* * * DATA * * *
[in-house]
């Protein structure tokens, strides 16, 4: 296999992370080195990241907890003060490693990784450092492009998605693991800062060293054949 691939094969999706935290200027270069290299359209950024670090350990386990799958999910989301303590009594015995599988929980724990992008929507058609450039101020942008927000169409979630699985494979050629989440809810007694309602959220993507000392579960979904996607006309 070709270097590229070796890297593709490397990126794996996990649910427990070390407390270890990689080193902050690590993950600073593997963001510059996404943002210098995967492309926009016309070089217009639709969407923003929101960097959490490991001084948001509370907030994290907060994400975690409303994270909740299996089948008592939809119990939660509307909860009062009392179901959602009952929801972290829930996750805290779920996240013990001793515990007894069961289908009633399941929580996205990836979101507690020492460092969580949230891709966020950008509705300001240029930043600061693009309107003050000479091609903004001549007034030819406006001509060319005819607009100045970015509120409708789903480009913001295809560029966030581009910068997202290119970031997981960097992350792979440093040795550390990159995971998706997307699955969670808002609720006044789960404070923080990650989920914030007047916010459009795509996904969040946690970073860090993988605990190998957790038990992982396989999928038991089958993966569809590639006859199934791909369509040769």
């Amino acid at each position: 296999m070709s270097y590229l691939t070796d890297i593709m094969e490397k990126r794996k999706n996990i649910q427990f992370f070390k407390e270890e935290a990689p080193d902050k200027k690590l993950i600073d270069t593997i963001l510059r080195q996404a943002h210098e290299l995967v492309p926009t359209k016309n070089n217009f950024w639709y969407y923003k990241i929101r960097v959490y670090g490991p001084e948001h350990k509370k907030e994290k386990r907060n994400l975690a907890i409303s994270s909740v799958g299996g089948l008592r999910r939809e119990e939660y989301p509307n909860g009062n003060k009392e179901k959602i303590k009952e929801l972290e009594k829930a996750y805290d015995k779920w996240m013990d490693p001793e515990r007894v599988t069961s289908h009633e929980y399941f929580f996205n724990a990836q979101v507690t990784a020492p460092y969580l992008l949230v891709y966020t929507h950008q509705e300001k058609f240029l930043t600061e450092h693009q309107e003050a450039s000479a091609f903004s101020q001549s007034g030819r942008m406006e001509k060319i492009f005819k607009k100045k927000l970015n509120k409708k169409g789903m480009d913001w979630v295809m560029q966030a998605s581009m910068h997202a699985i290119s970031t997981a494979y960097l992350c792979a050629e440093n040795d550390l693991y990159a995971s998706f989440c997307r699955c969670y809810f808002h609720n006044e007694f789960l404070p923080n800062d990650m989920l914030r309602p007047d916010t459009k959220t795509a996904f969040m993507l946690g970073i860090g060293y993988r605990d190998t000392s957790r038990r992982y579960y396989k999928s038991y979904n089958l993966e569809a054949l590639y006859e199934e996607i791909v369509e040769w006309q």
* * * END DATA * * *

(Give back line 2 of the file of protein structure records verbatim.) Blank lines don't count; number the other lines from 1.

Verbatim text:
């Protein structure tokens, strides 16, 4: 296999992370080195990241907890003060490693990784450092492009998605693991800062060293054949 691939094969999706935290200027270069290299359209950024670090350990386990799958999910989301303590009594015995599988929980724990992008929507058609450039101020942008927000169409979630699985494979050629989440809810007694309602959220993507000392579960979904996607006309 070709270097590229070796890297593709490397990126794996996990649910427990070390407390270890990689080193902050690590993950600073593997963001510059996404943002210098995967492309926009016309070089217009639709969407923003929101960097959490490991001084948001509370907030994290907060994400975690409303994270909740299996089948008592939809119990939660509307909860009062009392179901959602009952929801972290829930996750805290779920996240013990001793515990007894069961289908009633399941929580996205990836979101507690020492460092969580949230891709966020950008509705300001240029930043600061693009309107003050000479091609903004001549007034030819406006001509060319005819607009100045970015509120409708789903480009913001295809560029966030581009910068997202290119970031997981960097992350792979440093040795550390990159995971998706997307699955969670808002609720006044789960404070923080990650989920914030007047916010459009795509996904969040946690970073860090993988605990190998957790038990992982396989999928038991089958993966569809590639006859199934791909369509040769």